Clockwise from top: Yvonne Rainer, After Many a Summer Dies the Swan: Hybrid, 2002, still from a color video, 30 minutes. Mikhail Baryshnikov. Yvonne Rainer, Kristina Talking Pictures, 1976, still from a black-and-white and color film in 16mm, 90 minutes. Blondell Cummings. Yvonne Rainer, Privilege, 1990, still from a black-and-white and color film in 16mm, 100 minutes. Gabriella Farrar.

Yvonne Rainer

Los Angeles Contemporary Exhibitions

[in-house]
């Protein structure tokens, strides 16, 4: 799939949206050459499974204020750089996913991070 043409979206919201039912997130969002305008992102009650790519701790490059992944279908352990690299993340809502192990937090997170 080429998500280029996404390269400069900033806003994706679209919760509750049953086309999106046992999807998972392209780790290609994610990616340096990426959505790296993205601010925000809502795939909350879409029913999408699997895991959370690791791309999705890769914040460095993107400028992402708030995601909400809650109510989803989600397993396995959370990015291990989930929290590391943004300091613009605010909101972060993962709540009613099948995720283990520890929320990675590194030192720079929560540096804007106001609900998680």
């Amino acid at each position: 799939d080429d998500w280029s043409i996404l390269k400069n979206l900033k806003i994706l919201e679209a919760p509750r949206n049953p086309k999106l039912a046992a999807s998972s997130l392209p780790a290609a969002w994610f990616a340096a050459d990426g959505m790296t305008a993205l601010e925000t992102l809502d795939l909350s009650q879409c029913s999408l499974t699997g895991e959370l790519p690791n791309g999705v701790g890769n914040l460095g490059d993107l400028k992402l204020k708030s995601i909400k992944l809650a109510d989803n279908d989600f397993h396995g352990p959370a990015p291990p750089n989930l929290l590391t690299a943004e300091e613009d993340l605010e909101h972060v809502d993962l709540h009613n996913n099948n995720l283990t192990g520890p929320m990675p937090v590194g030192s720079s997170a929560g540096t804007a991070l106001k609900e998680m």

In its Los Angeles incarnation, Yvonne Rainer’s traveling retrospective lived up to its name by virtue of its very location: Audiences experienced the “radical juxtaposition” of a nonprofit space situated on Hollywood Boulevard. Dimmed and functionally outfitted with video monitors playing footage of Rainer’s choreography and films, and interspersed with vitrines containing performance-related ephemera, Los Angeles Contemporary Exhibitions (LACE) seemed worlds apart from the hype and glare of the street outside. And yet the disjuncture fortuitously reminded us that mass culture vividly shaped the imaginative possibilities of Rainer’s practice. As art historian Carrie Lambert convincingly argues in a catalogue essay, the landscape of media is one that Rainer has both opposed and very fruitfully engaged. “No to spectacle no to virtuosity no to transformations and magic and make-believe,”

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